A child and a mystery, both born in blood

Posted: September 14, 2007

One Christmas morning in London, Anna (Naomi Watts), a midwife, delivers a baby girl while its mother hemorrhages to death. Inside the departed's handbag is a diary, scribbled in Russian, and a business card for a restaurant called the Trans-Siberian.

Hoping to find the baby's relatives before the tot gets lost to child welfare, Anna calls on the festive eatery where she catches the wary eye of a chauffeur, Nikolai (Viggo Mortensen), exiting the premises.

Eastern Promises is David Cronenberg's A Christmas Carol. That doesn't mean the Canadian filmmaker of A History of Violence has gone soft. Only that his brutal and melancholy morality tale, a bookend to Violence that reunites him with the wily Mortensen, is a ghost story puddled with blood and self-scrutiny.

Semyon (Armin Mueller-Stahl), the Trans-Siberian proprietor, is the courtly, deadly tsar of London's Russian mafia, vory v zakone. Inside his nostalgia-gilded restaurant it's Christmas every day and stroganoff every night - to balalaika music.

While you don't want to see what's in the kitchen freezer or to what nondinner uses the carving knives and cleavers are put, Cronenberg still shows you in blunt, bloody sequences.

As Nikolai, henchman to Semyon and his Fredo Corleone-like son, Kirill (Vincent Cassel), Mortensen delivers yet another startling performance, stunning in its intensity and cunning in its ambiguity.

Above the nose, the smiling blue eyes and flat-top pompadour suggest Ronald Reagan gallantry. Below, the smirky mouth and chin cleft suggest Kirk Douglas pugnacity.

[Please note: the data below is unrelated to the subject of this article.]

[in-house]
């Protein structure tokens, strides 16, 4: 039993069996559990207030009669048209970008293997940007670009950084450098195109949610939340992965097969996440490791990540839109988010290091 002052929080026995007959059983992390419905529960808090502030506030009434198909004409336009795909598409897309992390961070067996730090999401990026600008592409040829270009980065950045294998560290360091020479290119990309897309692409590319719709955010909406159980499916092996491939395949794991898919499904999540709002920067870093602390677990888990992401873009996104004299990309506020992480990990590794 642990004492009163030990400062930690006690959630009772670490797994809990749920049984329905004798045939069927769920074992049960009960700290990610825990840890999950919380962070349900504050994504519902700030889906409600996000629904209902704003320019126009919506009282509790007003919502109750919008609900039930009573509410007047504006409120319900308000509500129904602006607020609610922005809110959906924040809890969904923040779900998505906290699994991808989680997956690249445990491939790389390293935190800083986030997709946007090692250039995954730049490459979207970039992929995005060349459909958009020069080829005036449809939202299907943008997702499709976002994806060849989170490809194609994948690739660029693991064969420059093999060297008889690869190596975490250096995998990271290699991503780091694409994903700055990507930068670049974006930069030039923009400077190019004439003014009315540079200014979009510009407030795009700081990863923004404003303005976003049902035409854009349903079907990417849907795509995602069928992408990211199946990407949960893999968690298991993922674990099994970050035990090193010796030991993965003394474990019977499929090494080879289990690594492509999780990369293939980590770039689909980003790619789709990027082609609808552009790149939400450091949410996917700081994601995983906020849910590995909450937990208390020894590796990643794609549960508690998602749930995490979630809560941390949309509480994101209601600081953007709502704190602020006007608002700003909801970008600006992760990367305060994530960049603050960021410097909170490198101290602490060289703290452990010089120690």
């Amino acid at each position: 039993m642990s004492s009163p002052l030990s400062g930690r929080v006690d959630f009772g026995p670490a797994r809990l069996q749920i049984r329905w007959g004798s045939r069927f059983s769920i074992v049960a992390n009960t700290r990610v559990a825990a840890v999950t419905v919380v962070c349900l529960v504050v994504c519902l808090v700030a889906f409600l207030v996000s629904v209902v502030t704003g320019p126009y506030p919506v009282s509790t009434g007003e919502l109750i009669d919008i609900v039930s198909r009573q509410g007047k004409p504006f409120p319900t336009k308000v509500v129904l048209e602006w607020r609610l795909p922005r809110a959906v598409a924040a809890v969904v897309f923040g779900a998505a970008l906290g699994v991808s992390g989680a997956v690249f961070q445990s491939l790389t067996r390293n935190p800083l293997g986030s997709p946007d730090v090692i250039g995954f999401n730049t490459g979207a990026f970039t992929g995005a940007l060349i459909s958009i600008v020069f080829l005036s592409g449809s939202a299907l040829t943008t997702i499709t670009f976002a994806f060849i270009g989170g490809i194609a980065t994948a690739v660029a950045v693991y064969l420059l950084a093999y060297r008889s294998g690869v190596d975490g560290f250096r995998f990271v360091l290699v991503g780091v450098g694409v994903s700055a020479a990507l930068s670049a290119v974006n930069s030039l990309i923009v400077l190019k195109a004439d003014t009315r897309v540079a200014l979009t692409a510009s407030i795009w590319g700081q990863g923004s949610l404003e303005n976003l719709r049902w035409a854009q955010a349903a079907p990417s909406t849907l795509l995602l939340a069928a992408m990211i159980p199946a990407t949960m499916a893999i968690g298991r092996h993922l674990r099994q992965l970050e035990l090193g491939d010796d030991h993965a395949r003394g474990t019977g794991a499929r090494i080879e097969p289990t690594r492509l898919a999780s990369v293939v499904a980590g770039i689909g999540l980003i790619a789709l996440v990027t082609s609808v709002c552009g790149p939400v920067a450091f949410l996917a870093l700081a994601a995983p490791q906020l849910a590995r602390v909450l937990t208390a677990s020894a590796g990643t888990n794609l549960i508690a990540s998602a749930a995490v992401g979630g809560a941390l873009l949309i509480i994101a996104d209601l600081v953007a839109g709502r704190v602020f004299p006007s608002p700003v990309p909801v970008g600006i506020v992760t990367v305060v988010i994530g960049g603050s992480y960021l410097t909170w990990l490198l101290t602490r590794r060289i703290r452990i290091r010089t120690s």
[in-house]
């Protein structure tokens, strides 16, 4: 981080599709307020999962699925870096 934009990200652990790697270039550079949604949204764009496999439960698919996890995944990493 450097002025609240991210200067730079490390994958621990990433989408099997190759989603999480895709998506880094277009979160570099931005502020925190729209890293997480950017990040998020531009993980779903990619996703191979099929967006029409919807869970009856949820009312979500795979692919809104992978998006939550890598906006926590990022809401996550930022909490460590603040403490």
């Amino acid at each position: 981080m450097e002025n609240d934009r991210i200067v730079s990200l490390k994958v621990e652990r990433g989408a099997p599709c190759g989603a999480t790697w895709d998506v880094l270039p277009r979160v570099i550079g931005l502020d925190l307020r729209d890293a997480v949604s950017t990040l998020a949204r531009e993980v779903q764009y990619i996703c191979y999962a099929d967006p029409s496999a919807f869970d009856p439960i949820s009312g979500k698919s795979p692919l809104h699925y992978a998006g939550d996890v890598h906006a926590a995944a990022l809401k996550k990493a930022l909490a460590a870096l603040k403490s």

Is Nikolai loving or lethal? An angel of Death? A life-giving Devil? (That's also the question that haunted the similarly ambiguous Mortensen character in Violence.) Anna, searching for clues about the baby's origins, doesn't know who to trust.

In the film written by Steven Knight, who likewise examined London's newest immigrants in Dirty Pretty Things, Cronenberg depicts a promised land trashed by shattered dreams.

The title is Eastern Promises. But it could be Western Disillusions, for the film is almost anthropological in showing how those who escaped the gulags reconstructed those slave labor camps in their newfound land.

Though this sounds like a downer, Cronenberg invests his parable with Godfather-like tension that finds release in knife fights that will satisfy the most demanding genre aficionados. ("You might want to leave room," Nikolai says at one point, speaking for those like me, here for the storytelling and not the bloodletting.)

You'll be reading a lot about the film's bathhouse scene where Nikolai defends himself against knife-wielding Chechen gangsters. Nikolai, body tattooed with the hieroglyphs of the Russian mob, battles his attackers naked in what has to be the most discomfort-producing sequence in a Cronenberg film since the gynecological probes in Dead Ringers. The violence here is never in the service of spectacle, always of the story.

Anna (the underutilized Watts) acts as the audience surrogate. "I need to know who you are," she demands of Nikolai. The more crucial question, one she never fully asks of the baby she christens Christina, is, "What child is this?"


Eastern Promises *** (out of four stars)

Directed by David Cronenberg. With Viggo Mortensen, Naomi Watts and Armin Mueller-Stahl. Distributed by Focus Features.

Running time: 1 hour, 36 mins.

Parent's guide: R (brutal and graphic violence, sexual violence, profanity, childbirth)

Playing at: Ritz Five


Contact movie critic Carrie Rickey at 215-854-5402 or crickey@phillynews.com.

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